The tiny kingdom of Bhutan, landlocked in the Himalayas between India and China, is one of the most mysterious places you will ever visit, and yet far and away one of the most special.
With a population of only 750,000, Bhutan famously measures its productivity not in Gross Domestic Product but in Gross National Happiness. These are a people encouraged to find the balance in their lives between the material and the spiritual, and it shows. They’re quick to laugh and go out of their way to welcome visitors.
The number of tourists allowed into Bhutan is limited yearly in order to preserve national culture and resources. As a result, unless you’re from India, you’ll be required to pay a daily tourist tariff ranging from US $200–$290 depending on the time of year and how many people you’re travelling with.
The amount may seem steep at first, but it includes accommodation in a three-star hotel, meals, all transportation within the country, (excluding flights), and a local guide for the duration of your trip. (The itinerary is up to you.)
It’s an unconventional tourism model that strangely enhances the experience of coming here.
Most people will begin a visit to Bhutan in its largest city, Thimphu. It’s a place that’s culturally rich at any time of year, but if you manage to make it here during one of the country’s national festivals, you’ll be exceptionally fortunate.
Tshechu in October is Bhutan’s largest festival and the country’s loudest statement about who they are culturally and historically. Local monks perform traditional masked dances, and the joyous atmosphere is positively infectious.
Also when in Thimphu, or even in the smaller city of Paro, be sure to make your way to one of the open markets for a real glimpse at daily Bhutanese life. You may not fancy yourself a photographer, but the brilliant visual spectrum of food and spices will make you believe you are. The colours are surprising and fantastic.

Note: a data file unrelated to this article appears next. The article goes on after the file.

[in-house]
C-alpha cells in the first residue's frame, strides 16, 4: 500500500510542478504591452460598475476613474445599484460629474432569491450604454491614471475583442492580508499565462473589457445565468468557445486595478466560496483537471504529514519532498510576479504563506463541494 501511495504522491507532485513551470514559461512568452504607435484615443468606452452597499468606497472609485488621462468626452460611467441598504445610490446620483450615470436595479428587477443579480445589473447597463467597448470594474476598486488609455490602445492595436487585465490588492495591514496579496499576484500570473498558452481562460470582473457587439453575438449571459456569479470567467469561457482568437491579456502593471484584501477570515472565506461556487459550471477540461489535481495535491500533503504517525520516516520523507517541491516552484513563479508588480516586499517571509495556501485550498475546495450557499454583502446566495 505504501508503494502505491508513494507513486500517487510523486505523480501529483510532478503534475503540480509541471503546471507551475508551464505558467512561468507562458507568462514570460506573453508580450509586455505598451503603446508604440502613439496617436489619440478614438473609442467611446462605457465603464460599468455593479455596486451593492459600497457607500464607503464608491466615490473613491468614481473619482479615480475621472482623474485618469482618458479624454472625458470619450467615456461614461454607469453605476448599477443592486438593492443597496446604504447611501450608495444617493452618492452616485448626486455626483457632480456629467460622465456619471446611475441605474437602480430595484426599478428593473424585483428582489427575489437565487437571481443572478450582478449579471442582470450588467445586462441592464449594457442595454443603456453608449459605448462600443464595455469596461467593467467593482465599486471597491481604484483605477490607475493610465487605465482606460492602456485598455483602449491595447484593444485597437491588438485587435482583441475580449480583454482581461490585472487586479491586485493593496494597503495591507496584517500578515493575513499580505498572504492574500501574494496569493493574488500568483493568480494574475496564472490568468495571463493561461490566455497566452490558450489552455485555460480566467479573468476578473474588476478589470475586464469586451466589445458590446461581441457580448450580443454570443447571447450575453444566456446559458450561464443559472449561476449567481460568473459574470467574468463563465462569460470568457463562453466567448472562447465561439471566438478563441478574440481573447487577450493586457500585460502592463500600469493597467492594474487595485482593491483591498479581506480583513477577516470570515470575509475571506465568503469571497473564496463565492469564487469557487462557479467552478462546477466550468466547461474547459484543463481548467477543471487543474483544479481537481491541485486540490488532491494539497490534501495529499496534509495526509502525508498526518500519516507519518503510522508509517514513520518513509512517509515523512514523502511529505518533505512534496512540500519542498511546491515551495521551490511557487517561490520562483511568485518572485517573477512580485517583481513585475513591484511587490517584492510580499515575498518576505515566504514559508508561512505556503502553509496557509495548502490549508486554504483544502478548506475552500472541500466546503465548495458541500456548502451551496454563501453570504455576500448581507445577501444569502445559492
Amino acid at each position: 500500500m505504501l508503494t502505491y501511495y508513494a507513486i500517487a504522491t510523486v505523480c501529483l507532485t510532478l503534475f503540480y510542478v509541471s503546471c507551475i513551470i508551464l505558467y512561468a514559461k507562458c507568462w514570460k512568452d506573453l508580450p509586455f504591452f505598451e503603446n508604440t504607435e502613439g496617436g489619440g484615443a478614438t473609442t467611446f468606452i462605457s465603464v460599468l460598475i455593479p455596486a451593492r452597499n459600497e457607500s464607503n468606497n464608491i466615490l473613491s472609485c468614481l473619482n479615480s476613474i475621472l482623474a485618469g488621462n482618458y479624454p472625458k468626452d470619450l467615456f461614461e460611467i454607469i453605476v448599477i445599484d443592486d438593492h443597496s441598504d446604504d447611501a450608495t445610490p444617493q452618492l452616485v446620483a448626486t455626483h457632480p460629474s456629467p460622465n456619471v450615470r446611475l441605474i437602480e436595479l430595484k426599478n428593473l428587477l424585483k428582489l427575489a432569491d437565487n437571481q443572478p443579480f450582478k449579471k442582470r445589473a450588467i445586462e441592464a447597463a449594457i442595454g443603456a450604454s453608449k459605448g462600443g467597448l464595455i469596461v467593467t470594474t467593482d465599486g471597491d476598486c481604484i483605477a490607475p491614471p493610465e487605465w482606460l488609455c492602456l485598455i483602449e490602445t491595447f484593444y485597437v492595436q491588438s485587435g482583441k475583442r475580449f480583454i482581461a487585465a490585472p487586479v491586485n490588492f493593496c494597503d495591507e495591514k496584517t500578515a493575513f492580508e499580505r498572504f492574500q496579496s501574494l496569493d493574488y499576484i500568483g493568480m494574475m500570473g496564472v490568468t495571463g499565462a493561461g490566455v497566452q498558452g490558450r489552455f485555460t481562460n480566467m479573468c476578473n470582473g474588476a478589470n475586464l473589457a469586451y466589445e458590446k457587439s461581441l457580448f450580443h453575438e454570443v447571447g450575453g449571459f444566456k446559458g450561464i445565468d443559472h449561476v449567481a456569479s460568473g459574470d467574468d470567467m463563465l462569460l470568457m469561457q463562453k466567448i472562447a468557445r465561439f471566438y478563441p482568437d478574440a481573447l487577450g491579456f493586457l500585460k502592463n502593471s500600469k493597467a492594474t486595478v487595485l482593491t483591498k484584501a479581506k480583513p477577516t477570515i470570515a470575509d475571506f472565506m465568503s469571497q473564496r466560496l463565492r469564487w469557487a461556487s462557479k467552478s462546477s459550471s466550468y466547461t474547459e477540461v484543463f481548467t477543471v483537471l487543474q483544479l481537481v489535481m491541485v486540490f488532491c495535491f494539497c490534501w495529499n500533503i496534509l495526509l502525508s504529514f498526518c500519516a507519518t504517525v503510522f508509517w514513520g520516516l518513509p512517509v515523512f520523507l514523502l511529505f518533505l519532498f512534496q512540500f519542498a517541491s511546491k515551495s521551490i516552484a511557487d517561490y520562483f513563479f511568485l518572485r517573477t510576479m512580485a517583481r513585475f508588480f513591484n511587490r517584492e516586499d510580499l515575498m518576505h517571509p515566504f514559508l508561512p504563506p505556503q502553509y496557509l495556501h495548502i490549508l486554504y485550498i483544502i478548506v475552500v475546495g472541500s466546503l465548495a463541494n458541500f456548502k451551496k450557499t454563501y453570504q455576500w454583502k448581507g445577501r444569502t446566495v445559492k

Bhutan’s most famous landmark is the Paro Taktsang monastery. Also known as the “Tiger’s Nest,” this stunning structure north of Paro is built into the rock face of a cliff, about 900 metres (3,000 feet) above the valley floor. The journey there is a bit of a challenge and will require you to have acclimatized to the altitude, and the lookout itself feels terribly perilous. Don’t let that stop you: It is a day you will remember forever.
Those looking for nature will get an exceptional taste of it in Bhutan. The largest national park is Wangchuck Centennial and stretches over 4,914 square kms (1,897 square miles) — over ten per cent of the area of the entire country. Here you’ll find Bengal tigers, snow leopards, wolves, and bears, not to mention some of the most spectacular views you’ll ever see on any trip anywhere.
Bhutan is a dreamy place, so let the dream-makers at Mountain City Travel help you get there — and anywhere else you could possibly want to go. Really. Anywhere. Call toll-free 1-877 -427-2233 or 250-427-2233, or email us at firstname.lastname@example.org.